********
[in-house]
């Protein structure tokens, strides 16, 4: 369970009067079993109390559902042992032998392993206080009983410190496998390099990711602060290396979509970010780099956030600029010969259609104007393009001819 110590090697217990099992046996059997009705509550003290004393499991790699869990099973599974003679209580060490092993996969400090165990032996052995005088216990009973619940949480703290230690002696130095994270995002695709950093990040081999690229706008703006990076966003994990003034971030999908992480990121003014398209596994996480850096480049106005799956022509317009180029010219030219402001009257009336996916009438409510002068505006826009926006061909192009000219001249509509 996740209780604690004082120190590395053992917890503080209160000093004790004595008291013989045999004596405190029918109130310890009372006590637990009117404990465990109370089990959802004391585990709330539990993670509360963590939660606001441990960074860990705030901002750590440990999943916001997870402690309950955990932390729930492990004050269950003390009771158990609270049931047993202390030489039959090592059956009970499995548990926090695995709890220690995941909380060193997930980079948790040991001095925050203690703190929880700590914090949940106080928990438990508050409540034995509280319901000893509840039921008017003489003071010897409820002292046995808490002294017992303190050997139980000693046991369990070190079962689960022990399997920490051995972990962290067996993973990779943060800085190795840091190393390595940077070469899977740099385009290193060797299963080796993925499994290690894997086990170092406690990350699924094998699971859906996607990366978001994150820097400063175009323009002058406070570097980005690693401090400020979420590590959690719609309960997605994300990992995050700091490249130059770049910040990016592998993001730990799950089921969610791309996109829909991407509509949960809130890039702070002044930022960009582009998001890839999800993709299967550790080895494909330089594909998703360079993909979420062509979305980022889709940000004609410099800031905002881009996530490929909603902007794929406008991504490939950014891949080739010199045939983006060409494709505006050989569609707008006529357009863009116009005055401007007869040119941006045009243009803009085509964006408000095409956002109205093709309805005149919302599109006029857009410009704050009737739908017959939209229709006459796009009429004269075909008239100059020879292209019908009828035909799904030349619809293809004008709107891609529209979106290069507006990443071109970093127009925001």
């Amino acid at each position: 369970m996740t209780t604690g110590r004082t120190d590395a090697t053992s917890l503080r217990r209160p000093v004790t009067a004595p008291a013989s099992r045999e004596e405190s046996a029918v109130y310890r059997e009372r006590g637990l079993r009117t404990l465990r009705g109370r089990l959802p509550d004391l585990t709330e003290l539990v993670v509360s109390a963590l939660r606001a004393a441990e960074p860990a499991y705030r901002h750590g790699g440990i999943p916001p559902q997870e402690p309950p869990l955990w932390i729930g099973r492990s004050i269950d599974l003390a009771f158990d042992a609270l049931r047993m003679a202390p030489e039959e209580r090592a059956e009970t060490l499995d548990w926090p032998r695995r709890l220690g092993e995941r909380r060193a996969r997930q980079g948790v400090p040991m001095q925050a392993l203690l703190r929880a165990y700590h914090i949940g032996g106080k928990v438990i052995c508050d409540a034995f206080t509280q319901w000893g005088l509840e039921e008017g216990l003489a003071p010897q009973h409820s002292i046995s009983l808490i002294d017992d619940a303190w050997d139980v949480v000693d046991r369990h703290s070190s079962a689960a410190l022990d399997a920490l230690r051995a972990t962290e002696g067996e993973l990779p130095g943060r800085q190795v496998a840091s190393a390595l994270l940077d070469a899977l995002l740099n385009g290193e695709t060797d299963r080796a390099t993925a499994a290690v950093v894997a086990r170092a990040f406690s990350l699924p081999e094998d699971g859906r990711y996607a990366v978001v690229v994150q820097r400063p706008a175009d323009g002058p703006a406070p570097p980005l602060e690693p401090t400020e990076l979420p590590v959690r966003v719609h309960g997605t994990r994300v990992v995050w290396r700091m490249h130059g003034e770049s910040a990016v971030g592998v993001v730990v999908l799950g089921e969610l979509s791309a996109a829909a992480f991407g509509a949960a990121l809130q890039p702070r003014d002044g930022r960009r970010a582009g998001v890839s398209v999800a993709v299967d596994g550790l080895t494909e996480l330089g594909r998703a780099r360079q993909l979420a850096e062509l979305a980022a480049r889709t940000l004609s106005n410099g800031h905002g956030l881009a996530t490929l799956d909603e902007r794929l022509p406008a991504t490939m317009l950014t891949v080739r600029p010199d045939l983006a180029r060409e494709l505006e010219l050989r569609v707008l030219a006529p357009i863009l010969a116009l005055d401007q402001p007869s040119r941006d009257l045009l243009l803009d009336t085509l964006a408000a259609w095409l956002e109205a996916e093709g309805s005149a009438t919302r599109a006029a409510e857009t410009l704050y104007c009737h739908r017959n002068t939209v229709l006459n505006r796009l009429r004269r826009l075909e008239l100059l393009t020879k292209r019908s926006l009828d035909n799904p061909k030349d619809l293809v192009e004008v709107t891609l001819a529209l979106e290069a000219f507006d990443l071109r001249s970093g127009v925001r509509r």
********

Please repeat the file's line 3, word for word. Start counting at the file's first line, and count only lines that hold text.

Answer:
């Amino acid at each position: 369970m996740t209780t604690g110590r004082t120190d590395a090697t053992s917890l503080r217990r209160p000093v004790t009067a004595p008291a013989s099992r045999e004596e405190s046996a029918v109130y310890r059997e009372r006590g637990l079993r009117t404990l465990r009705g109370r089990l959802p509550d004391l585990t709330e003290l539990v993670v509360s109390a963590l939660r606001a004393a441990e960074p860990a499991y705030r901002h750590g790699g440990i999943p916001p559902q997870e402690p309950p869990l955990w932390i729930g099973r492990s004050i269950d599974l003390a009771f158990d042992a609270l049931r047993m003679a202390p030489e039959e209580r090592a059956e009970t060490l499995d548990w926090p032998r695995r709890l220690g092993e995941r909380r060193a996969r997930q980079g948790v400090p040991m001095q925050a392993l203690l703190r929880a165990y700590h914090i949940g032996g106080k928990v438990i052995c508050d409540a034995f206080t509280q319901w000893g005088l509840e039921e008017g216990l003489a003071p010897q009973h409820s002292i046995s009983l808490i002294d017992d619940a303190w050997d139980v949480v000693d046991r369990h703290s070190s079962a689960a410190l022990d399997a920490l230690r051995a972990t962290e002696g067996e993973l990779p130095g943060r800085q190795v496998a840091s190393a390595l994270l940077d070469a899977l995002l740099n385009g290193e695709t060797d299963r080796a390099t993925a499994a290690v950093v894997a086990r170092a990040f406690s990350l699924p081999e094998d699971g859906r990711y996607a990366v978001v690229v994150q820097r400063p706008a175009d323009g002058p703006a406070p570097p980005l602060e690693p401090t400020e990076l979420p590590v959690r966003v719609h309960g997605t994990r994300v990992v995050w290396r700091m490249h130059g003034e770049s910040a990016v971030g592998v993001v730990v999908l799950g089921e969610l979509s791309a996109a829909a992480f991407g509509a949960a990121l809130q890039p702070r003014d002044g930022r960009r970010a582009g998001v890839s398209v999800a993709v299967d596994g550790l080895t494909e996480l330089g594909r998703a780099r360079q993909l979420a850096e062509l979305a980022a480049r889709t940000l004609s106005n410099g800031h905002g956030l881009a996530t490929l799956d909603e902007r794929l022509p406008a991504t490939m317009l950014t891949v080739r600029p010199d045939l983006a180029r060409e494709l505006e010219l050989r569609v707008l030219a006529p357009i863009l010969a116009l005055d401007q402001p007869s040119r941006d009257l045009l243009l803009d009336t085509l964006a408000a259609w095409l956002e109205a996916e093709g309805s005149a009438t919302r599109a006029a409510e857009t410009l704050y104007c009737h739908r017959n002068t939209v229709l006459n505006r796009l009429r004269r826009l075909e008239l100059l393009t020879k292209r019908s926006l009828d035909n799904p061909k030349d619809l293809v192009e004008v709107t891609l001819a529209l979106e290069a000219f507006d990443l071109r001249s970093g127009v925001r509509r």